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The Republican game plan for selecting the next member of the Supreme Court was ready to go even before longtime Justice Anthony Kennedy made his retirement announcement this week.
Kennedy’s news that he’ll leave the court next month immediately activated a network of White House aides, congressional allies and outside advocates, all set for their second Supreme Court confirmation fight in two years. With the successful push for Justice Neil Gorsuch still fresh in their minds, their effort this time is expected to follow a similar playbook.
President Donald Trump has hit the ground running, meeting Thursday with key Republican and Democratic senators at the White House in the evening to discuss the vacancy. Trump welcomed Republicans Chuck Grassley, Susan Collins, Lisa Murkowski, and Democrats Joe Manchin, Joe Donnelly, and Heidi Heitkamp as part of the effort. The White House said Trump’s team also spoke with more than a dozen additional senators.
Speaking earlier in the day in Wisconsin, Trump said: “We’re going to pick ourselves one great United States Supreme Court justice to take the place of a great man.”
White House spokeswoman Lindsay Walters said Trump had already begun the selection process, adding that it is “something that the president takes very seriously.” Trump’s wish list, she said, includes “tremendous intellect, judicial temperament and impeccable qualifications.”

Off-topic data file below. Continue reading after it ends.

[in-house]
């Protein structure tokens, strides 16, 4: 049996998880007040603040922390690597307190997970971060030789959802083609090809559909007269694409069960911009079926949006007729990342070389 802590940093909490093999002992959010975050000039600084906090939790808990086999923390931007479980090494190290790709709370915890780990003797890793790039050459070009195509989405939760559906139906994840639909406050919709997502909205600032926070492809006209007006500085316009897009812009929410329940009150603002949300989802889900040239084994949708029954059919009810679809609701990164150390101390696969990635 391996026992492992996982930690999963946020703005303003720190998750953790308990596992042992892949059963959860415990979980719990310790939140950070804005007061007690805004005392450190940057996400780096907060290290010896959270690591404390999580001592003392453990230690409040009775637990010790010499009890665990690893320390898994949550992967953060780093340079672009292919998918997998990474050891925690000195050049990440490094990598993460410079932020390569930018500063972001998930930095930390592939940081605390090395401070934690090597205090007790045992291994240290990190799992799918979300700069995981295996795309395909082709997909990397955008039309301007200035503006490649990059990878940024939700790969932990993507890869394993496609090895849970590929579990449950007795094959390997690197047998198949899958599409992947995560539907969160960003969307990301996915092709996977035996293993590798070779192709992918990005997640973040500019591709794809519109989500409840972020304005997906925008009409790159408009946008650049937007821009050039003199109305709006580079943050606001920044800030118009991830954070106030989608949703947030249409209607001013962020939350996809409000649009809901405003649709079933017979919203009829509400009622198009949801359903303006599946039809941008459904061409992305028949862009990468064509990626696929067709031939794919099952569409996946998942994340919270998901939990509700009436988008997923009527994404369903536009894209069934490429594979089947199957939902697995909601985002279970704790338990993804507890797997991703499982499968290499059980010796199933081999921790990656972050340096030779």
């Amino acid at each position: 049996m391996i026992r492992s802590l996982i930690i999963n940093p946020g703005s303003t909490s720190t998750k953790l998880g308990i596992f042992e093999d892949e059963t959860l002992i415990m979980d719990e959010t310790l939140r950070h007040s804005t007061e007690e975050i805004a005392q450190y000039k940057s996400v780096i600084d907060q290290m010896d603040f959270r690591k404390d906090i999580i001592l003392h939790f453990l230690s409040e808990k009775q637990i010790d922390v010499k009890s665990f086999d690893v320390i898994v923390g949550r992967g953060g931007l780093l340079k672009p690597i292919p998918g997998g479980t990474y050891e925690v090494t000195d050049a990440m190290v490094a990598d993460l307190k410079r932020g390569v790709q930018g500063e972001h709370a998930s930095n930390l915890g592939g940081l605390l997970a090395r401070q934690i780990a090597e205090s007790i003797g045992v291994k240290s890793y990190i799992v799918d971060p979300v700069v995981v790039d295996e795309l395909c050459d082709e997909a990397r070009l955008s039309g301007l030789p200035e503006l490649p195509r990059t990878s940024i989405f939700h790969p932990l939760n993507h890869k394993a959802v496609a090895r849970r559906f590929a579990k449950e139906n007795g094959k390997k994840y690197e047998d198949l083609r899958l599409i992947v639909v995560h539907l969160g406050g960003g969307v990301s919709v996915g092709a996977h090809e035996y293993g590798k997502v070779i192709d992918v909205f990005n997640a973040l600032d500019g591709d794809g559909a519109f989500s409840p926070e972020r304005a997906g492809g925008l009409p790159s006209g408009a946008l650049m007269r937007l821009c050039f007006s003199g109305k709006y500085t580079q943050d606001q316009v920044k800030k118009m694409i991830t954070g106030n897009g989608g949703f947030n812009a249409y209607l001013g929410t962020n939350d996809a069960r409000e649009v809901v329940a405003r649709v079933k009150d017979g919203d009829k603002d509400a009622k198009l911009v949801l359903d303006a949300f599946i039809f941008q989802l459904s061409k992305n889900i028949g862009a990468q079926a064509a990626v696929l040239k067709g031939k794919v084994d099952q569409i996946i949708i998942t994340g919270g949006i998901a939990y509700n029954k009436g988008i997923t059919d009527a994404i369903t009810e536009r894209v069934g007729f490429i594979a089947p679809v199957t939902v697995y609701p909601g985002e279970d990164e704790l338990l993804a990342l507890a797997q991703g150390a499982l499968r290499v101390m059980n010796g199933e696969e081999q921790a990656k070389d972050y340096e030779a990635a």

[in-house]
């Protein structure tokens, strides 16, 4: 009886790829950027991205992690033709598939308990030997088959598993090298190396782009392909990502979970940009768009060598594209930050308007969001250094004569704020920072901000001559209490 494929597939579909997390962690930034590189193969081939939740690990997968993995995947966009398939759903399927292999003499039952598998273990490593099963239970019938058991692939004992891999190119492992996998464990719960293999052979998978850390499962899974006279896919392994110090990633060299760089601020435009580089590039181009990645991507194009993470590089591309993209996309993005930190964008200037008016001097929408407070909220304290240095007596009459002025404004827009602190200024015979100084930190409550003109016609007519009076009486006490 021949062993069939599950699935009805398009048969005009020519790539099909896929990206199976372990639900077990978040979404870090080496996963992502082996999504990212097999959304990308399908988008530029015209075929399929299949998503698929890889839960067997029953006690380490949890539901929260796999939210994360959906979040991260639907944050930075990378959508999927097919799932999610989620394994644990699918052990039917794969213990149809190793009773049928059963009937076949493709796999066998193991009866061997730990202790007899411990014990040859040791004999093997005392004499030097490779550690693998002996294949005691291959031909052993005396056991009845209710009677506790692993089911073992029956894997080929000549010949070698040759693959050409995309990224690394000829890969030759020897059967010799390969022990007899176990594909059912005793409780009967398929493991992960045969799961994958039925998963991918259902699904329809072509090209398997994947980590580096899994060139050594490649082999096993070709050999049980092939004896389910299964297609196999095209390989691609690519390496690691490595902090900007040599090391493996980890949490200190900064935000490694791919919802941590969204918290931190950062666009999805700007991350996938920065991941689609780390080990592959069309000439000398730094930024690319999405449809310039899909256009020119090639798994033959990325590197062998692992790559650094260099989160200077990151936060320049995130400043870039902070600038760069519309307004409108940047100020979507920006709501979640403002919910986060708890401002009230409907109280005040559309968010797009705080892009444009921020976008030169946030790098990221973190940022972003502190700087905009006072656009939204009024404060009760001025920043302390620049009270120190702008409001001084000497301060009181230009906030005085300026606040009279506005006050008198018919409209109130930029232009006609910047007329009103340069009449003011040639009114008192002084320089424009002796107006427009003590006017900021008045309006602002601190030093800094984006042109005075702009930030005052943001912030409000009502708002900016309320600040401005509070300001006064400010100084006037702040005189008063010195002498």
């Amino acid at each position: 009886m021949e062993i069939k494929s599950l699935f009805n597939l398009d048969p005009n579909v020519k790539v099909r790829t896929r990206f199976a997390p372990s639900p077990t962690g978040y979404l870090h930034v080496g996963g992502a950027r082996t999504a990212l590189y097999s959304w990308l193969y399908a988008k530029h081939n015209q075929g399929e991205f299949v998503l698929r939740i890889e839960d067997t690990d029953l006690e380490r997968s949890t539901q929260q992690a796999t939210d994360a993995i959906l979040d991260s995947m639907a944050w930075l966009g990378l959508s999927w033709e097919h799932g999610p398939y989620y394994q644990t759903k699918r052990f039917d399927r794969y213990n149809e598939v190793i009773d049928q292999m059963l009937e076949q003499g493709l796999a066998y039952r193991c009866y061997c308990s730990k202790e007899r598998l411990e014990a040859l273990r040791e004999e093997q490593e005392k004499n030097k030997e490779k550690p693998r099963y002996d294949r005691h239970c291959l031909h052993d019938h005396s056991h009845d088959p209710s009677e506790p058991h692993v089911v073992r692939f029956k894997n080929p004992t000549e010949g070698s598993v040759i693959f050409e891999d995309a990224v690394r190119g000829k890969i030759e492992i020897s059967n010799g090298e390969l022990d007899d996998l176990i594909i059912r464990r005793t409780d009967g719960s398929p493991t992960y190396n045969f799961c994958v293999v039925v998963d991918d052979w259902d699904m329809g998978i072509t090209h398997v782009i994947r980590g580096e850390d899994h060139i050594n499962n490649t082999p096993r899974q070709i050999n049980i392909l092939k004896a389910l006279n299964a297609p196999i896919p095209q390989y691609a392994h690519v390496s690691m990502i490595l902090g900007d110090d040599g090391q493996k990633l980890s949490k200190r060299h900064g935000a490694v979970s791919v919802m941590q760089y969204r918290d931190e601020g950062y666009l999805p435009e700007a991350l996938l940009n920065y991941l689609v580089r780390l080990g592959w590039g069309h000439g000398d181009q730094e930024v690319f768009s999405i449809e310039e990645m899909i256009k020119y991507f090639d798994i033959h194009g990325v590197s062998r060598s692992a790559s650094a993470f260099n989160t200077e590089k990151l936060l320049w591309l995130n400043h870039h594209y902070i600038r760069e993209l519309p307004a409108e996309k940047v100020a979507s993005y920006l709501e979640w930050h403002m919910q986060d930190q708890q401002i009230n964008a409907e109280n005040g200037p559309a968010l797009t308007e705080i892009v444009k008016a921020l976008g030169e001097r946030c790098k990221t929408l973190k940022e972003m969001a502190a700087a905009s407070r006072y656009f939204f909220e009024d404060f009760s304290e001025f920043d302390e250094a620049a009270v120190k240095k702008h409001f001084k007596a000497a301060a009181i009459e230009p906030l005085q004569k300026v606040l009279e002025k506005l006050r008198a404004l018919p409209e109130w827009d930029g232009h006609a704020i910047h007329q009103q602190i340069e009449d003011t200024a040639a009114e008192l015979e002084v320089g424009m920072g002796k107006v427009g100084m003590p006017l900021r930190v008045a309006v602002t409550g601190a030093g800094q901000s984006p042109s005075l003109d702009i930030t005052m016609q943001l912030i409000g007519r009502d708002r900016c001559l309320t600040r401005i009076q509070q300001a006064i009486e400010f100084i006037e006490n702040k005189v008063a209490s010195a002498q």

Some possible nominees being eyed include Thomas Hardiman, who serves alongside Trump’s sister on the Philadelphia-based 3rd U.S. Circuit Court of Appeals, and Raymond Kethledge, a federal appeals court judge who clerked for Kennedy. Also of interest are Amul Thapar, who serves on the federal appeals court in Cincinnati, lives in Kentucky and is close to McConnell; Brett Kavanaugh, a former clerk for Kennedy who serves on the federal appeals court in Washington, D.C.; and Amy Coney Barrett, who serves on the federal appeals court in Chicago.
In the run-up to selecting Gorsuch, Trump met with three contenders and White House officials vetted several more. Leo said he expected that work to start before Trump leaves on July 10 for a trip to Europe, adding that it was “not outside the realm of possibility” that the search process could conclude by then.
While the White House begins its internal vetting process, outreach also has already begun to senators, said White House Legislative Director Marc Short. And outside supporters have already begun a public advocacy campaign, focusing their pressure on Democratic senators in states that supported Trump.
The Judicial Crisis Network, a conservative political campaign organization, launched a seven-figure ad buy Wednesday, aimed at vulnerable Democrats, said chief counsel and policy director Carrie Severino. She said the group spent $10 million supporting the Gorsuch confirmation.
“We’d be very happy if he’d pick any name on that list,” said Severino. “Judges, and particularly the Supreme Court, have been a resounding success of this administration. What we’re seeing here is Gorsuch 2.0.”
Steven Law, president of the Senate Leadership Fund, a campaign group aligned with McConnell, said the group began running ads Thursday in 10 states that Trump won in 2016 where Democratic senators are now up for re-election.
A sign that the White House is also focusing on these Democrats: Sen. Joe Manchin, a West Virginia Democrat, was at the White House Thursday night for a meeting with Trump.
During the Gorsuch nomination, the White House took great pains to keep the public guessing on Trump’s final choice, whisking Gorsuch to Washington on a military jet and having him stay quietly with friends, away from hotels. Trump relished the suspense of the final reveal, asking “So was that a surprise? Was it?” as he announced his pick on prime-time television.